Microsoft has been touting the 4K gaming abilities of its new Project Scorpio Xbox console, but when Microsoft's Albert Penello spoke with The Guardian recently, he talked about Microsoft's full 4K gaming on the Xbox Scorpio, and how developers will have to deal with new challenges.
It looks like we won't be seeing 4K 60FPS on the Xbox Scorpio anytime soon, and nowhere near the launch in 2017, as it will be up to developers to decide where to use the additional horsepower provided by Xbox Scorpio, in their games. Penello said: "But we've said very clearly that it's up to the developers how they want to take advantage of that power. Some developers focus on effects, some on frame rate some on resolution - it's up to them what they want to do".
Penello continued, saying that developers will be able to meet, and master 4K gaming on the Xbox Scorpio after a while. He added: "If you look at game engines like Frostbite and Unreal, developers have got really good at scaling - they're excellent at figuring out how to build textures at very high resolutions, then being able to optimise that artwork for various platforms. With that in consideration, it will be easier to take advantage of the performance difference of Scorpio because these guys are already building games that far surpass what consoles can do today".
Read Also: Project Scorpio renders games in native 4K
It looks like Microsoft is already preparing for the wave of gamers complaining about the performance of 4K games on Xbox Scorpio, with Penello adding: "The developers have to go through a transition, just like customers. We are spending as much time and energy on our dev tools as we are on anything customer-facing. Making it easier for developers to take advantage of the power, making it easier for developers who are working on an Xbox One game to get a great Scorpio game and vice versa - we're developing those tools now".
Sony might win the console arm wrestle for the rest of the year and into 2016, but Microsoft announced its new Project Scorpio console a year early which has some console gamers waiting, and that's something Microsoft intended.
Microsoft's Senior Director of Product Management, Albert Pinello talked with TechRadar recently, where he talked about the announcements of both the recently released Xbox One S and Xbox Scorpio earlier this year at E3. He said: "We wanted to let people know in advance so that we didn't run into the opposite problem which is next year we announce Scorpio and we have people that bought Xbox One S and went 'Why didn't you tell me this was coming a year later? I would have waited".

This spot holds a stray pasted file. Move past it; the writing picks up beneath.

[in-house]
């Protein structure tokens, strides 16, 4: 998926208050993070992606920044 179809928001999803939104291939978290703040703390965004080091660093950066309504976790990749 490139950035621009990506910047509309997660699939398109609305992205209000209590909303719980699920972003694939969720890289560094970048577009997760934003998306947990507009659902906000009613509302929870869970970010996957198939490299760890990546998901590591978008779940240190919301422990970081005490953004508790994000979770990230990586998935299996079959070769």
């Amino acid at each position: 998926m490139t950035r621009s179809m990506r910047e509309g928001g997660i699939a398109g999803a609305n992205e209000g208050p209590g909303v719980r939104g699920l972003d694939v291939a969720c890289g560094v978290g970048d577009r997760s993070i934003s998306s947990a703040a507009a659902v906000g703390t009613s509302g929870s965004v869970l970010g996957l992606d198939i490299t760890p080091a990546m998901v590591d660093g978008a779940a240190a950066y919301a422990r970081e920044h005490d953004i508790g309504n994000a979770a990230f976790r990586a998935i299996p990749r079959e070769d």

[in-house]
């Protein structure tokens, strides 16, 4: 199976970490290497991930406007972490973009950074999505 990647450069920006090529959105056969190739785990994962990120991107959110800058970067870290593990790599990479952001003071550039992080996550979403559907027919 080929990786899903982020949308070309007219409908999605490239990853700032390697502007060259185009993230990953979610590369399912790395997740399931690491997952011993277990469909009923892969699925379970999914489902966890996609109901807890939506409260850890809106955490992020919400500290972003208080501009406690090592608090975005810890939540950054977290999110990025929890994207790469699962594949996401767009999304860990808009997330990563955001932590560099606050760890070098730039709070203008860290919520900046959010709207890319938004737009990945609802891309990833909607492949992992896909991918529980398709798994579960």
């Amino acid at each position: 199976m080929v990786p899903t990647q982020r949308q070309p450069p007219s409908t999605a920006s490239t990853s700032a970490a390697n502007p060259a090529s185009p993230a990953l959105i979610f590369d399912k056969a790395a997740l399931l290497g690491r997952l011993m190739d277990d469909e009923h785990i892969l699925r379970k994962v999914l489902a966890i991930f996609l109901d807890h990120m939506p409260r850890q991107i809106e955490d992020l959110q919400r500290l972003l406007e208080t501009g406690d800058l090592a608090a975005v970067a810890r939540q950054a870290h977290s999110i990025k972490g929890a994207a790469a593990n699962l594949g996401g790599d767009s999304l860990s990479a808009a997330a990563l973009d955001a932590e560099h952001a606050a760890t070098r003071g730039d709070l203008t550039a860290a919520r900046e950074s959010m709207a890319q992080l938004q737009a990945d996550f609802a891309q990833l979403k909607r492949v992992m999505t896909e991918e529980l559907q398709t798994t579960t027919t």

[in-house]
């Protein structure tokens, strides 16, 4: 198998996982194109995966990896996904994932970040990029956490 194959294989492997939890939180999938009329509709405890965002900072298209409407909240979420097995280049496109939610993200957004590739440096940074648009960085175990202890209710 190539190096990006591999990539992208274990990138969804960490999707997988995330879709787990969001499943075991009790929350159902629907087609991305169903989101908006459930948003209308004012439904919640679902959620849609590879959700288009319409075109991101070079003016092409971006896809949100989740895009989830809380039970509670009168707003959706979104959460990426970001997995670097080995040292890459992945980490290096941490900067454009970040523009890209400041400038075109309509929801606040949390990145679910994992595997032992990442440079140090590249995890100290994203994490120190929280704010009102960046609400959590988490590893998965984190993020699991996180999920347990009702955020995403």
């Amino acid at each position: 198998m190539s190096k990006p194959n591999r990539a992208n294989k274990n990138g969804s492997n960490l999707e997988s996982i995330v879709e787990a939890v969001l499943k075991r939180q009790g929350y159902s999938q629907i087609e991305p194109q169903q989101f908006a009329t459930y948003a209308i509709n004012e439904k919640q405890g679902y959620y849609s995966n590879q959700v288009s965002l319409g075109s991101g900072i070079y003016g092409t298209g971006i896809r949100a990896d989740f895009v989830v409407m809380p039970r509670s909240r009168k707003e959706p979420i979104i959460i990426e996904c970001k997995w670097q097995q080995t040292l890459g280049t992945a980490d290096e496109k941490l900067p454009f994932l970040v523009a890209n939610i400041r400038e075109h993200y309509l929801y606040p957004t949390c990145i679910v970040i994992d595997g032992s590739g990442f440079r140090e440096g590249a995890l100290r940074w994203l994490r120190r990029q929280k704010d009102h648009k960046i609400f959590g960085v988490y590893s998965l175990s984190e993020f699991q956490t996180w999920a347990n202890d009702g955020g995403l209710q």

It makes sense, with Microsoft announcing Xbox Scorpio early, gamers will know when it's coming - and that it's a powerful console, and will save for it.
Nintendo has been eyeing down a March 2017 release for its next-gen codename NX console, which we broke the news on that it would be a Pascal-based Tegra design all the way back in May. The latest on Nintendo NX is from Emily Rogers, who had an update on NX that said:
- Toshiba, Megachips, and Macronix are all involved with the Nintendo NX.
- Toshiba is the world's second-largest NAND chip maker after Samsung. They also manufactured the flash memory chips for the Nintendo 3DS.
- NX hardware is finalized. Don't expect any drastic changes.
- NX is now entering a very early stage of production.
- Zero percent chance of NX being delayed from its March launch.
Right now, this is what we're expecting:
- Custom NVIDIA GPU chip
- Region Free (No region lock)
- Six inch (6.2 inch?) multi-touchscreen (Heard nothing about a stylus)
- The touchscreen has 720p resolution.
- 32GB of built-in internal storage
- SD card support
- Supports USB 2.0 and 3.0
- The dock has two 2.0 USB ports and one 3.0 USB port.
- The portable device is around 14 - 15 mm in thickness.
- The right analogue stick (or circle pad?) will be below the face buttons.
- Camera and microphone are not built into/inside the NX portable device.
- Cooling is still a little noisy
- Detachable controllers (motion controls and next-gen vibration technology) <- Everything Laura Kate Dale said in her article was correct.
- Share / Social button that Laura Kate Dale posted is true.
- There are *at least* two shoulder buttons.
- Battery Life - Ehhh not great. I haven't heard an exact number of hours, but it doesn't sound great.
- Below PS4 and XB1 in raw power.
- Supports Unreal Engine 4 and Unity Engine.
Upgradeable consoles would be a huge change to the current console slate, but according to President and Global CEO of Sony Interactive Entertainment, Andrew House, isn't going to happen on his watch - at least not yet.
House recently talked with DigitalSpy about the upcoming PS4 Pro and Sony's goals with the PlayStation VR headset - which launches next month, where House was asked if he could see a future where the PlayStation would be upgradeable, like a PC. House replied: "It's very tough for me to envisage that at this point".
If we rewind to just last week, I wrote an article where House himself said that one of the driving reasons behind the beefier PS4 Pro consoles was that so gamers didn't jump to the PC for 4K gaming goodness. House said: "I saw some data that really influenced me. It suggested that there's a dip mid-console lifecycle where the players who want the very best graphical experience will start to migrate to PC, because that's obviously where it's to be had".
Sony thinks that gamers will migrate to the PC for better graphics, yet it doesn't want to make an upgradeable console - but it is completely fine with releasing two mid-cycle PS4 refresh consoles, without jumping to the PS5. Sure, Sony... keep playing the game like this, but when Xbox Scorpio drops next year, then what?
Crytek seems to be happy about the new PlayStation 4 Pro (check out my rant on that here) and Xbox Scorpio consoles from Sony and Microsoft, respectively, with some new comments on the refreshed consoles where the studio says the additional horsepower helps remove some of the limitations of current-gen consoles.